Texas QB Tyrone Swoopes (18) will start the first practice over Jerrod Heard

Cedric Golden

American-Statesman Staff


Golden: It’s Heard’s turn, so let’s see what he can do

Posted September 10th, 2015

Texas QB Tyrone Swoopes (18) will start the first practice over Jerrod Heard
Texas has a choice to make: Should the Longhorns stick with quarterback Tyrone Swoopes (18), who’s 5-8 as a starter, or try redshirt freshman Jerrod Heard (13)?

The Jerrod Heard era starts Saturday.

At least it should.

Why stop at the Shawn Watson demotion, Chuck? You just made Jay Norvell your play caller. Give him a shiny new toy to make things really interesting.


Start Heard. Give the redshirt freshman the ball. Tell him to go out and make a play or 12.

Let him do his thing in front of 90,000 fans who have all wondered at one time or another over the last week if their team will ever win another football game.

Let him do it at the helm of an offense that has failed to score more than one touchdown in three straight games, a fact that is exacerbated by Texas making just one trip into the red zone over the same span.

Better yet, it would be a real help to a defense that hasn’t produced a takeaway since last Thanksgiving.

Notre Dame was an abomination. Shoot, Michael Spinks was more competitive against Mike Tyson in 91 seconds than the Horns were in three hours against Notre Dame. Charlie Strong isn’t looking to land a knockout against Rice, just a few well-placed body shots to let the Owls know a 16-point underdog isn’t coming into DKR to spring the upset.

Here’s something you don’t hear everyday: The Rice game is a must-win for Texas.

The Owls haven’t beaten the Horns in  21 years and if they break that skid, Texas will officially be in free-fall with no parachute.

These are troubling times, particularly on offense, and  Strong, a self-admitted student of defense, has vowed to stick his head in more offensive meetings. His rep is on the line and that’s why he decided he could no longer co-sign on Watson’s ineffective play calls.

“We can’t go through another season with a bad offense,”  Strong said. “No, that cannot happen.”

So welcome to Jay Norvell 101. Time to spread ’em. Time to let Heard dance.

Before Strong turned the play-calling reigns over to Norvell, the biggest mystery entering Saturday’s game was whether the Rice MOB would show up and whether athletic director Steve Patterson would charge them an extra $200 per insult.

Now it’s whether Strong will stick with Tyrone Swoopes as the starter or roll with Heard.

Heard should start, no question.

A misty-eyed Strong told us Tuesday that did what he had to do in the best interest of the program. He knows the fans’ feelings are pretty raw given the embarrassing events of last week. The hope here is that Watson is still engaged as the quarterbacks coach and not already checking the want ads.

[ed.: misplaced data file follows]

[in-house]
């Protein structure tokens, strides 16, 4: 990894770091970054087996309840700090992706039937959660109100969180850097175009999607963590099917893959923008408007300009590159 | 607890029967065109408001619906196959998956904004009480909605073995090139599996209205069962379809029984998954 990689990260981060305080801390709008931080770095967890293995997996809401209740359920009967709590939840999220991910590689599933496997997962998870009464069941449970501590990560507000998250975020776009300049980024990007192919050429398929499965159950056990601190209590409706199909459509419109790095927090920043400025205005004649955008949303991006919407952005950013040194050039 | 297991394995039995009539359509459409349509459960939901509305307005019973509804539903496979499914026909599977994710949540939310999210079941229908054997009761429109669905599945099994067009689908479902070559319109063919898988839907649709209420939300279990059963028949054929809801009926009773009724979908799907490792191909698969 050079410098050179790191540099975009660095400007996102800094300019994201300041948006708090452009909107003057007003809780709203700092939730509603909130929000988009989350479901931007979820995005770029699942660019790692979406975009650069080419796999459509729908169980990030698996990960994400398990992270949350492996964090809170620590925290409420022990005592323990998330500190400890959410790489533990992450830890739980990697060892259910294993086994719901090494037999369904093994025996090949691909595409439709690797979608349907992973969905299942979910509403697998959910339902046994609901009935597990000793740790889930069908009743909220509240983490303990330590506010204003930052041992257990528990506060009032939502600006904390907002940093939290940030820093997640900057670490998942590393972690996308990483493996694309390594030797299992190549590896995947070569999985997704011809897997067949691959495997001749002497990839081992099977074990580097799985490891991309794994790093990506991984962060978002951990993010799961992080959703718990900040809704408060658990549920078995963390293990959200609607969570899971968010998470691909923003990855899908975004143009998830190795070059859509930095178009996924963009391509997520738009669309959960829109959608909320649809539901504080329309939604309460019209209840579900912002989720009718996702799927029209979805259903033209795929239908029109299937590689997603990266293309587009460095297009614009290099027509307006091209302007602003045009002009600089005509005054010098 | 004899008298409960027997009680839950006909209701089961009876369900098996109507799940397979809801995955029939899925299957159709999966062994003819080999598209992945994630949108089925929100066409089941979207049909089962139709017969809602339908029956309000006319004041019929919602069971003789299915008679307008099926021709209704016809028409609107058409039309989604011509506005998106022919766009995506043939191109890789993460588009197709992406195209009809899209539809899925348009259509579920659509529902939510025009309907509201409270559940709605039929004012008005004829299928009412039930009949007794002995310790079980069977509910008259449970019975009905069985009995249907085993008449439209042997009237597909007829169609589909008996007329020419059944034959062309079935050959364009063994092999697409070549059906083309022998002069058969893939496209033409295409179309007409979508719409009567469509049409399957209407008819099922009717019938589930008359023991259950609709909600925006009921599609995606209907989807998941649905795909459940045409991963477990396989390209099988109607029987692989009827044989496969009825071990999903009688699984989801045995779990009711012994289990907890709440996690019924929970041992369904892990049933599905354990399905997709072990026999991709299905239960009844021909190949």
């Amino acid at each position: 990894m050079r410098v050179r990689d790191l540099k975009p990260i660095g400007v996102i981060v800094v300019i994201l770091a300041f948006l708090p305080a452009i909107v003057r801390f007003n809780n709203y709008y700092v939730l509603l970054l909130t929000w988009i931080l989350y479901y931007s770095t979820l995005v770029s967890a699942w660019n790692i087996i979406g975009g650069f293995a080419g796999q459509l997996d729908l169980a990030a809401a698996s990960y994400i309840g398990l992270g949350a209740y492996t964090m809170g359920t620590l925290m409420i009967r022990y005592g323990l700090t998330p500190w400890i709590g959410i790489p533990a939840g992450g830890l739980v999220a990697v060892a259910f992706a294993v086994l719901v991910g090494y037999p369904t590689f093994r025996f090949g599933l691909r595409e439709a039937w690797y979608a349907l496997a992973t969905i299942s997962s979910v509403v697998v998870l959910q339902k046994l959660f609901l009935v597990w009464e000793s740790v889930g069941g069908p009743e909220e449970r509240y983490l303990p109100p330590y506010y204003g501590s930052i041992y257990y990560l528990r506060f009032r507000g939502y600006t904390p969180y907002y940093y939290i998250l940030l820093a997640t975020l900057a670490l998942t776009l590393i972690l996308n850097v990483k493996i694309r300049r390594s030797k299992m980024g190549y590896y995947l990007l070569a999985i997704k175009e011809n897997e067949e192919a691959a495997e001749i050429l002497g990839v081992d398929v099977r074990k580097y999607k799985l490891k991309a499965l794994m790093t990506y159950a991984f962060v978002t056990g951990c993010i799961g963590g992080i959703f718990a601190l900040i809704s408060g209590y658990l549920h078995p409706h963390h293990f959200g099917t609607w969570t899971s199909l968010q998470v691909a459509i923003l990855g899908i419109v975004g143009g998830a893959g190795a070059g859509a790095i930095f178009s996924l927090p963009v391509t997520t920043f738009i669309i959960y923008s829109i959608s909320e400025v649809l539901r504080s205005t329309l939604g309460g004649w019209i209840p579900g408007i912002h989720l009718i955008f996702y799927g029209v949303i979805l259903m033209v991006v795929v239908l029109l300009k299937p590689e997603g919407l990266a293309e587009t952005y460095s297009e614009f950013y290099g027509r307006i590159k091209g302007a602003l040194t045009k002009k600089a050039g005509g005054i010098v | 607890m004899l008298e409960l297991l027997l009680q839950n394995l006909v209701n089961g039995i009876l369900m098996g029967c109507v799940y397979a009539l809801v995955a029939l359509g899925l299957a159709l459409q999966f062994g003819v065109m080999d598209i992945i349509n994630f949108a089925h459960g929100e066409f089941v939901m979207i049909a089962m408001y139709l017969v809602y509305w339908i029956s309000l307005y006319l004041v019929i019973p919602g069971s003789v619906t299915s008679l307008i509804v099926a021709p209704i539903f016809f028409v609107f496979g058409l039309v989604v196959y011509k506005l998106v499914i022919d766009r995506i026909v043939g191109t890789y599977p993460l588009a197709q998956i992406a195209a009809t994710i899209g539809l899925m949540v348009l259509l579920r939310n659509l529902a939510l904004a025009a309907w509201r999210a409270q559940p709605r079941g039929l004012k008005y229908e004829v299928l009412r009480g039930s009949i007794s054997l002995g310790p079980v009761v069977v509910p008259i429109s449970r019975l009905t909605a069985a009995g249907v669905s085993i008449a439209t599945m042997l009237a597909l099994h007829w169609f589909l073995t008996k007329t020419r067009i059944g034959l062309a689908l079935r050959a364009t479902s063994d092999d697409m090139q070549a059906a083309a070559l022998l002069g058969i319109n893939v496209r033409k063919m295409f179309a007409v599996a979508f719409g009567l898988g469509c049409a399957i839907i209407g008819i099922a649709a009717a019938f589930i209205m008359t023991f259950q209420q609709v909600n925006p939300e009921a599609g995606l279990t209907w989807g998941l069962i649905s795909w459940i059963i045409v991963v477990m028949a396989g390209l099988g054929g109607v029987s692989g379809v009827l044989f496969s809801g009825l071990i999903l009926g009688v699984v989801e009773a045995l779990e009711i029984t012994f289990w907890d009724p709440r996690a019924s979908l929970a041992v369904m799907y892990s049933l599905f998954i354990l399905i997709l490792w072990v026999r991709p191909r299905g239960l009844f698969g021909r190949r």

Heard still needs guidance, even if Watson is more comfortable coaching a quarterback in a West Coast offense. Norvell doesn’t have to be a genius to make this offense work. Just make the kid comfortable out there and put him in place to make plays with his legs.

“Norvell is a smart coach,” Johnathan Gray said. “He knows what he is doing, otherwise coach Strong would not have given him this duty. The players like him. We rally around whoever is calling the plays because we got to run them and execute. It does not matter who is calling them, and we’ve got to roll with Norvell right now.”

Heard told us in the spring that he lives for playing in front of big crowds. Loves the spotlight. That’s why you let Heard start in front a packed house. Ask him to give us some of that old Denton Guyer play-making ability.

Swoopes is a nice kid who has represented the program well, but this is no time to think about feelings. Strong has to go all the way with this thing. Putting his best two runners — Gray and Heard — in the same backfield increases the chances of good things happening without having to rely on an unimpressive offensive line that struggled in pass protection against a really good Notre Dame defense.

Norvell didn’t call the plays during his years seasons on Bob Stoops’ staff at Oklahoma, but he has  been around the game for a long time and understands the principles of a spread offense, dating back to his days as a receivers coach with a young Peyton Manning and the Indianapolis Colts.

It’s Heard’s turn.

It’s Norvell’s turn.

Let’s see what they can do.